Before delving into creating these strategies, it’s important to understand the purpose of the two.
“The importance of following global HR strategy is to enable the organisation to evolve, stay agile, and be responsive to changes in the market and the business. For local strategies, it’s vital to translate, filter, and consider the singular nature that may be the employment legislations or the economic climate of the country,” explained Cathy Temple, Vice President Human Resources, Oracle.
Cathy believes that it is difficult to strike a balance between the two. It’s vital for global strategic decision-makers to steer local strategies in the right direction, and in the right manner.
Companies often witness their global and local teams competing. Businesses can heavily benefit from creating groups that complement each other rather than seeing each other as competition.
Inside big global organisations, local groups feel more purposeful and special because they’re part of a smaller team working towards a wider goal. This is a positive culture that can be fed through to global teams.
“It’s about how you challenge local countries who may be very comfortable having their tailored way of doing things to continually evolve out of their comfort zone,” continued Cathy.
“Sometimes it means having to give up things that are quite familiar to gain the efficiency and consistency which is required at the global level.”
“Typically, when you ask local teams to understand that there is a shift, which is driven by the global strategy, there is sometimes resistance around it, because of uncertainty.”
“If you don’t have that local view and visibility, it can be dangerous when organisations assume that a global strategy will automatically translate across the globe.”
Global strategies are committed to direction, while local is focused on implementation. Once the purpose of the two strategies are set, it becomes significantly easier to integrate into workforces. In the end, both strategies end up with the same dish, but with slightly different flavours.
“A lot of the work that local leaders do is designed to fit into the global process from an early stage, but the thing that makes the two work together nicely is whether it’s at the starting stages of global input. It’s important for the corporation to ask local teams what they know and see on the ground,” continued Cathy.
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“That input feeds into the global strategy. The challenge that businesses have is to keep that dialogue going. If the global strategy is not set into a context and explained to a local team, that’s where business leaders find more resistance in understanding on how to adjust to it.”
The biggest concern for global organisations is creating consistency regardless of sector or country. It’s vital that every employee can recognise that they are in working within one corporation. If that consistency isn’t there, then it’s very hard for people to be attached.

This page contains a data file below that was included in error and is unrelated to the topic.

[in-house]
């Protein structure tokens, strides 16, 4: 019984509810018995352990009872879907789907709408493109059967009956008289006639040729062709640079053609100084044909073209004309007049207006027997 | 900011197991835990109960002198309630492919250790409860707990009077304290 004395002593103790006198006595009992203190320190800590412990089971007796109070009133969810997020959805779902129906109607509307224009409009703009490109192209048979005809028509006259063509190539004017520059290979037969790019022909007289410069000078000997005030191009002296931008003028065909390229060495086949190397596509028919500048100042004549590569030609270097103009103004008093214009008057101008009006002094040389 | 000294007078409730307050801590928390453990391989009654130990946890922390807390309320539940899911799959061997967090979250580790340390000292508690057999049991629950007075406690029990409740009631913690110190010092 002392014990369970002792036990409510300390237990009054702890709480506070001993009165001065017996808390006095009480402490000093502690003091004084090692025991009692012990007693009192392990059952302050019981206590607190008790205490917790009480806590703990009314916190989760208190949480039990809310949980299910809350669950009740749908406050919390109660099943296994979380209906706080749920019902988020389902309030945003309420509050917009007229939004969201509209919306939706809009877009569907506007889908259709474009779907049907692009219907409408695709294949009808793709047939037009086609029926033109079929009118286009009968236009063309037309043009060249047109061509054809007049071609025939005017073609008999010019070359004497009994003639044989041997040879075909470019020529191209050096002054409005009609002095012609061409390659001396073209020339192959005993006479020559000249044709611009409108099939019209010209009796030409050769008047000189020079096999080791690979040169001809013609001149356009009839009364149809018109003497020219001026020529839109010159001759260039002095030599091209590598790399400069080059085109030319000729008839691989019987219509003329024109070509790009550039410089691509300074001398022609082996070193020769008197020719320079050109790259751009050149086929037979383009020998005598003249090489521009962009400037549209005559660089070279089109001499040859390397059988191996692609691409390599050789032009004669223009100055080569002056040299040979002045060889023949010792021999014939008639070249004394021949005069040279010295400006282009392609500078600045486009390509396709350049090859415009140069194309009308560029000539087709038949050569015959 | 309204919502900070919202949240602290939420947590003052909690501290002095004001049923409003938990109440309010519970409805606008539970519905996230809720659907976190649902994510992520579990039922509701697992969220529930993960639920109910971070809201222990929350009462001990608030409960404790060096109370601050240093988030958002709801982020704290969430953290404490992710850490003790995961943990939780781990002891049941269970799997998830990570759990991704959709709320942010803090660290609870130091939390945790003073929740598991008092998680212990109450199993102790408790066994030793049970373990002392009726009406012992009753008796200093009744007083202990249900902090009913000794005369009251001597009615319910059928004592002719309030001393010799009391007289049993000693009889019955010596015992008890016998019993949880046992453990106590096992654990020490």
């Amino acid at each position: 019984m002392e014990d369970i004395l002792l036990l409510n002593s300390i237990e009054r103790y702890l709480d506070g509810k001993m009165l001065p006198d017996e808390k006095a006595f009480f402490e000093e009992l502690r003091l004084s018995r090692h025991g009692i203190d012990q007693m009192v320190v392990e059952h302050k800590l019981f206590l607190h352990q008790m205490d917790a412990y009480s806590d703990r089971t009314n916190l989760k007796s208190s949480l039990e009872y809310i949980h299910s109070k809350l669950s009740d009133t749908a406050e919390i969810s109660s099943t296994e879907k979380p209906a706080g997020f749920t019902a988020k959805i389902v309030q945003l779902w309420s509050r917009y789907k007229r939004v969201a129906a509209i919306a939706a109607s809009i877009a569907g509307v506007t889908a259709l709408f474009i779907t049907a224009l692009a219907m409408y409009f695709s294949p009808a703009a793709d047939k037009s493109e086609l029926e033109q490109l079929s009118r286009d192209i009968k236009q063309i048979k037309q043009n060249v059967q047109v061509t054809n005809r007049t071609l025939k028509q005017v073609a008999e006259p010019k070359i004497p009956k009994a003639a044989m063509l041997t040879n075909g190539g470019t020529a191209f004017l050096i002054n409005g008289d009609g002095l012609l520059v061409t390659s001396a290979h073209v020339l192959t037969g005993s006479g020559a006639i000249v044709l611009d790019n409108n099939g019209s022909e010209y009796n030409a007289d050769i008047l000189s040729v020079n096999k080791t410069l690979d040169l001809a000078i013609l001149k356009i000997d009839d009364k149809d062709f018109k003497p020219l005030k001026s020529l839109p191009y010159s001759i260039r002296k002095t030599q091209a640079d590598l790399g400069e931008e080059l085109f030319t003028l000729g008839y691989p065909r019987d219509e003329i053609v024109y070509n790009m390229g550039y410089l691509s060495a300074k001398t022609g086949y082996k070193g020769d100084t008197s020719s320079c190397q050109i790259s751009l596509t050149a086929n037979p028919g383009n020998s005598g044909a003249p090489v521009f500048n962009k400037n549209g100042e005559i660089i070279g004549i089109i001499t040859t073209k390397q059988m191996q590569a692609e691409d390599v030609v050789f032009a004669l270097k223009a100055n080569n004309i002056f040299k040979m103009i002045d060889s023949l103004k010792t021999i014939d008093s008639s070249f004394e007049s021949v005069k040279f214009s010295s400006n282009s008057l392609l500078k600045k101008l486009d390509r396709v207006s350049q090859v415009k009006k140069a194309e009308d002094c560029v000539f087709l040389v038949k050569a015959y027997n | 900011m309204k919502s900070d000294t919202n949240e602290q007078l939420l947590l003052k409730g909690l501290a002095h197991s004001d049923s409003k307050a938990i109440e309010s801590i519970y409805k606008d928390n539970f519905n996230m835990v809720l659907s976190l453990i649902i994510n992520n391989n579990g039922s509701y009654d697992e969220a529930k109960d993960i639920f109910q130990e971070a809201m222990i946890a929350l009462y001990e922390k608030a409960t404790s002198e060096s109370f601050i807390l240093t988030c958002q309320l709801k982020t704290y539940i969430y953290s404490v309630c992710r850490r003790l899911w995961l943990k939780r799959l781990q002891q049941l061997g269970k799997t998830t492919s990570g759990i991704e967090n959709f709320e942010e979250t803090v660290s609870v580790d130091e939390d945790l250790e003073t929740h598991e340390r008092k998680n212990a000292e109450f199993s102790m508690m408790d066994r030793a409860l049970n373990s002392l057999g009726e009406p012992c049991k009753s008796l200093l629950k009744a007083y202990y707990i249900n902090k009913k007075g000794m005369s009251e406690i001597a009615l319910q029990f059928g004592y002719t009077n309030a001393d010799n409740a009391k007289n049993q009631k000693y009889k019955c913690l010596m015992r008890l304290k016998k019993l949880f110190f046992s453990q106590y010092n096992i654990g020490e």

“A big challenge for global organisations is to bring those cultures together, respecting the singularity of an organisation that has been acquired.”
“Equally, you do not create a subculture. This can make efficiency or the ability to drive business effectively more challenging. It can slow down the business and create confusion from a cultural perspective in the organisation if there isn’t a better alignment.”
For a global tech-driven organisation like Oracle, the ability to change is in the DNA of the business. The IT industry is fast-moving and always looking forward. Consequently, the culture of the organisation is to embrace a change-ready mindset. However, like every organisation, change is something that takes time.
Oracle is maturing as a corporation and is starting to understand how key decision makers can better communicate with various employees when creating decisive business strategies.
Many global businesses have four generations at work, and the way these generations communicate is very different. Businesses now need to be mindful of how they translate a message to implement effective change.
“The business strategy has to relate to the business direction. We expect everyone in our HR teams to be curious. What the HR function is doing now is looking at where the business is going and how they can support it from an HR perspective in terms of people plans and policies,” continued Cathy.
“We’re currently focusing on how we can combine talent information with attrition information to point out areas of potential weakness. What’s interesting to me in our industry is that the HR function is improving through technology. That is helping the function to not just be a great service to the business, but also to be an effective partner that is bringing topics that need to be addressed to the table.”